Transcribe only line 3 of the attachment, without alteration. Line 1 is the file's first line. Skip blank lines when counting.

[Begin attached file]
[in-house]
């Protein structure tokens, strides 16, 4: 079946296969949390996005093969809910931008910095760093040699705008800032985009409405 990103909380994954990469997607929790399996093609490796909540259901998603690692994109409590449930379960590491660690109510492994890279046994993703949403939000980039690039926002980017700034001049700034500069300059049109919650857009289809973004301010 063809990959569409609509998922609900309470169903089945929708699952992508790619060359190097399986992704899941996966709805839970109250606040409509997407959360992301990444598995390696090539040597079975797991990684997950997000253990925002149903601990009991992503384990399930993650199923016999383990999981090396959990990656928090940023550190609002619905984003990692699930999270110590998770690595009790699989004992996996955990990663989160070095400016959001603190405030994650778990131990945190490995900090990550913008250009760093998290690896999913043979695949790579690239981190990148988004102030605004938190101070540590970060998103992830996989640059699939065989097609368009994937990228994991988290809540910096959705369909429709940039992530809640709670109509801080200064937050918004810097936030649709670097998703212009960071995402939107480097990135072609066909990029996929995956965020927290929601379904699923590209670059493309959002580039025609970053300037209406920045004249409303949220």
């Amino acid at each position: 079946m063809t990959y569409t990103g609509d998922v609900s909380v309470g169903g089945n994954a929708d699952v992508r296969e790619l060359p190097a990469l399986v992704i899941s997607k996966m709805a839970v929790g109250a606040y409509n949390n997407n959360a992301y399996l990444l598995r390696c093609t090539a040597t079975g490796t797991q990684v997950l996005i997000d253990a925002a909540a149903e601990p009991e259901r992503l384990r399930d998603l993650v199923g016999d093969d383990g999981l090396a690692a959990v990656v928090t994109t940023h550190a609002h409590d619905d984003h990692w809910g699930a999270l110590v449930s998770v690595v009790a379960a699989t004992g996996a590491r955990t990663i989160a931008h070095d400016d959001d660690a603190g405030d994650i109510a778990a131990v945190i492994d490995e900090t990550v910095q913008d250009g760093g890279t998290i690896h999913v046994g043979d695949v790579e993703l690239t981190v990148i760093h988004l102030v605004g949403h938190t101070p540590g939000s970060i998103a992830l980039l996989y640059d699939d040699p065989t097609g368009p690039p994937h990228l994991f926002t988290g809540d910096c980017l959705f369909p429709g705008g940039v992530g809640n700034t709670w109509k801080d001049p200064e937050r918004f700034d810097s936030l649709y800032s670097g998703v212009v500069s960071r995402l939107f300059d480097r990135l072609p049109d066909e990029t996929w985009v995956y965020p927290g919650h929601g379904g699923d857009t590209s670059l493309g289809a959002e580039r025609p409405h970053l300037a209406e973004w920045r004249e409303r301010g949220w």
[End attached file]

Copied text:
């Amino acid at each position: 079946m063809t990959y569409t990103g609509d998922v609900s909380v309470g169903g089945n994954a929708d699952v992508r296969e790619l060359p190097a990469l399986v992704i899941s997607k996966m709805a839970v929790g109250a606040y409509n949390n997407n959360a992301y399996l990444l598995r390696c093609t090539a040597t079975g490796t797991q990684v997950l996005i997000d253990a925002a909540a149903e601990p009991e259901r992503l384990r399930d998603l993650v199923g016999d093969d383990g999981l090396a690692a959990v990656v928090t994109t940023h550190a609002h409590d619905d984003h990692w809910g699930a999270l110590v449930s998770v690595v009790a379960a699989t004992g996996a590491r955990t990663i989160a931008h070095d400016d959001d660690a603190g405030d994650i109510a778990a131990v945190i492994d490995e900090t990550v910095q913008d250009g760093g890279t998290i690896h999913v046994g043979d695949v790579e993703l690239t981190v990148i760093h988004l102030v605004g949403h938190t101070p540590g939000s970060i998103a992830l980039l996989y640059d699939d040699p065989t097609g368009p690039p994937h990228l994991f926002t988290g809540d910096c980017l959705f369909p429709g705008g940039v992530g809640n700034t709670w109509k801080d001049p200064e937050r918004f700034d810097s936030l649709y800032s670097g998703v212009v500069s960071r995402l939107f300059d480097r990135l072609p049109d066909e990029t996929w985009v995956y965020p927290g919650h929601g379904g699923d857009t590209s670059l493309g289809a959002e580039r025609p409405h970053l300037a209406e973004w920045r004249e409303r301010g949220w």